NIH Research Festival
SARS-CoV-2, a single-stranded, positive-sense RNA virus responsible for COVID-19, requires a set of virally encoded nonstructural proteins that compose a replication-transcription complex (RTC) to replicate its 30 kilobase genome. One such nonstructural protein within the RTC is Nsp13, a highly conserved molecular motor ATPase/helicase. We biochemically characterized the enzyme by examining its catalytic functions, nucleic acid substrate specificity, and putative protein-nucleic acid remodeling activity. We determined that Nsp13 preferentially interacts with single-stranded (ss) DNA compared to ssRNA, demonstrating strand-specific interactions. Furthermore, we demonstrated for the first time the ability of the coronavirus Nsp13 to disrupt a high-affinity nucleic acid-protein interaction, in a uni-directional manner and with a preferential displacement of streptavidin complex from biotinylated ssDNA versus ssRNA. Our studies demonstrate that this displacement is dependent on its intrinsic ATP hydrolysis function, building upon structural studies of the RTC in which it was suggested that Nsp13 pushes the RNA polymerase (Nsp12) backward on the template RNA strand. We propose that this novel biochemical activity implicates a catalytic role of Nsp13 in protein-RNA remodeling during genome replication beyond its duplex strand separation or structural stabilization of the RTC, yielding new insight into coronavirus proofreading. In further studies, we have examined the ability of Nsp13 to resolve SARS-CoV-2 derived RNA secondary structures to enable the polymerase complex (Nsp12/7/8) during synthesis. Our results show that wild-type Nsp13 inhibited polymerase extension whereas the ATPase-dead mutant stimulated activity, implicating an ATP-dependent catalytic function or protein interaction of Nsp13 that modulates RNA synthesis by Nsp12/7/8 during replication.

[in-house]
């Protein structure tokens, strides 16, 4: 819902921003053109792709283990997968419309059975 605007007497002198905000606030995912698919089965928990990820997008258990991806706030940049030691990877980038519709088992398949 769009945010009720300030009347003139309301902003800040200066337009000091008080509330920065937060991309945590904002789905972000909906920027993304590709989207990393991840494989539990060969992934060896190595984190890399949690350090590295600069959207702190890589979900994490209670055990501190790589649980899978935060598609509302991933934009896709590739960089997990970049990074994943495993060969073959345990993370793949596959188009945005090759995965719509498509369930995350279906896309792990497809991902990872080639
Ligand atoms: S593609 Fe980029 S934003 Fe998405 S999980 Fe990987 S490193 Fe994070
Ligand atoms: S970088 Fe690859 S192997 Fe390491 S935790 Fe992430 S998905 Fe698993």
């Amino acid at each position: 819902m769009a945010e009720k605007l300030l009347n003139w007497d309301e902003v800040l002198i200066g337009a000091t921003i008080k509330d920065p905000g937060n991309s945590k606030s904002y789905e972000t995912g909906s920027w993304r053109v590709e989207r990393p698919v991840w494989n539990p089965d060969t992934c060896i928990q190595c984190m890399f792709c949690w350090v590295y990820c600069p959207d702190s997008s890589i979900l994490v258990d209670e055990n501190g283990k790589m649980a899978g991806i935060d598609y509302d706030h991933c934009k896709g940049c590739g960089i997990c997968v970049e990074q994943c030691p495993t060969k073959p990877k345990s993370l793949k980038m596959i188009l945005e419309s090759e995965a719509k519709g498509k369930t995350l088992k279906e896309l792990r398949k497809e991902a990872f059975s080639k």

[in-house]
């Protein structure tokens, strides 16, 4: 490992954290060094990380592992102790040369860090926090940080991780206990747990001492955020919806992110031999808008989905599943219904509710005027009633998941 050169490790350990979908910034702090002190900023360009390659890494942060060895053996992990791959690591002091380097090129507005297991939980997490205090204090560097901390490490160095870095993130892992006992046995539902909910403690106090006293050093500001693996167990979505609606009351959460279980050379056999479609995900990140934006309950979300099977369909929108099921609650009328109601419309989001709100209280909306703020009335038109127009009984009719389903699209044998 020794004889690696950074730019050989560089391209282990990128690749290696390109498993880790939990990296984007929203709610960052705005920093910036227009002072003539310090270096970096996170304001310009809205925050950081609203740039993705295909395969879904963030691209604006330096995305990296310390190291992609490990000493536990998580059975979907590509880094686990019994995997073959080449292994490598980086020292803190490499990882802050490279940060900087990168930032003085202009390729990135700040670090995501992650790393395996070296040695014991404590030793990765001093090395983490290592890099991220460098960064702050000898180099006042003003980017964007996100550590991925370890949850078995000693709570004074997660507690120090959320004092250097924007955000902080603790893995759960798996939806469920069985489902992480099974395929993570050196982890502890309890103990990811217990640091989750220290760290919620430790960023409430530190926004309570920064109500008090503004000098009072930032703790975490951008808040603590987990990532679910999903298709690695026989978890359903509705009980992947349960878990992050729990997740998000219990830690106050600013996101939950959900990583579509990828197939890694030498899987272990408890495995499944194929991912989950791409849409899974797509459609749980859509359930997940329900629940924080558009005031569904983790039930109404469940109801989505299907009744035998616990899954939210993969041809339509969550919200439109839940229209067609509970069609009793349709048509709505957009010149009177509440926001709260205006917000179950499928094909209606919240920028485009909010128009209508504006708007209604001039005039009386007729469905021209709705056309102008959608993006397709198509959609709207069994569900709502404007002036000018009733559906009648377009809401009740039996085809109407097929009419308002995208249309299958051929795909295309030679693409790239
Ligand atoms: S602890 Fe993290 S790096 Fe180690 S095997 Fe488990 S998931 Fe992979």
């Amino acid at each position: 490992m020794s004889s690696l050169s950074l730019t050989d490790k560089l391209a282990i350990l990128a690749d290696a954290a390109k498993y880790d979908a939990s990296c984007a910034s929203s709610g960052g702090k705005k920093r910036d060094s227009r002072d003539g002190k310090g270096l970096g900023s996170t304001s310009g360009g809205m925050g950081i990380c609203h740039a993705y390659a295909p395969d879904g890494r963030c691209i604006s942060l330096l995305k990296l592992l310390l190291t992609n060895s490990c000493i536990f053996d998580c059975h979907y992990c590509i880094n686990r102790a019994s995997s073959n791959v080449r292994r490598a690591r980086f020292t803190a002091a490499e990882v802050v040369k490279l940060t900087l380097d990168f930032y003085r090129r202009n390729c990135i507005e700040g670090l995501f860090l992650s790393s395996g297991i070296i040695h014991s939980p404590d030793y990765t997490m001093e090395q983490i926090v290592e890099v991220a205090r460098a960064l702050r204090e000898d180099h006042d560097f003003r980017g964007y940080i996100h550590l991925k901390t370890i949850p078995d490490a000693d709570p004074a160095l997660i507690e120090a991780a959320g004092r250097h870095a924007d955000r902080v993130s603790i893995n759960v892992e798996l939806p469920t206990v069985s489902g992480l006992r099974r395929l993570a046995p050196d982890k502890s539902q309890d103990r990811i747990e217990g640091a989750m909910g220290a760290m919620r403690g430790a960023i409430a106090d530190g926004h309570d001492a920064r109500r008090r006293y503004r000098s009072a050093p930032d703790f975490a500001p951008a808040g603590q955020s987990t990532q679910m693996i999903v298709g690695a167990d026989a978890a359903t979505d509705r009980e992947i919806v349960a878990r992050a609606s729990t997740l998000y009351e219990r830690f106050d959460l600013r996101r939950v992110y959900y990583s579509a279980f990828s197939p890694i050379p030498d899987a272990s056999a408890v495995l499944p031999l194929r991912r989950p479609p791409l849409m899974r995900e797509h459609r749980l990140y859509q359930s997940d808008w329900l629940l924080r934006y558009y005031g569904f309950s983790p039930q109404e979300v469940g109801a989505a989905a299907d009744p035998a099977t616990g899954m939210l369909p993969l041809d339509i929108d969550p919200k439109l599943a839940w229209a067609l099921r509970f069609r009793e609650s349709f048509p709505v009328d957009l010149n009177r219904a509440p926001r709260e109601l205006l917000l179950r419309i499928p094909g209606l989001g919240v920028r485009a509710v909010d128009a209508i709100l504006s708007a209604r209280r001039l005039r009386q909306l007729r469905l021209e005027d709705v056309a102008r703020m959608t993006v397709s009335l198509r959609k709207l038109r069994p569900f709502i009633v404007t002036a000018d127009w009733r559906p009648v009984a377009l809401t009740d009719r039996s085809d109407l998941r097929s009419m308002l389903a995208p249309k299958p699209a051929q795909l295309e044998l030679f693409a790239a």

Scientific Focus Area: Molecular Biology and Biochemistry
This page was last updated on Monday, September 25, 2023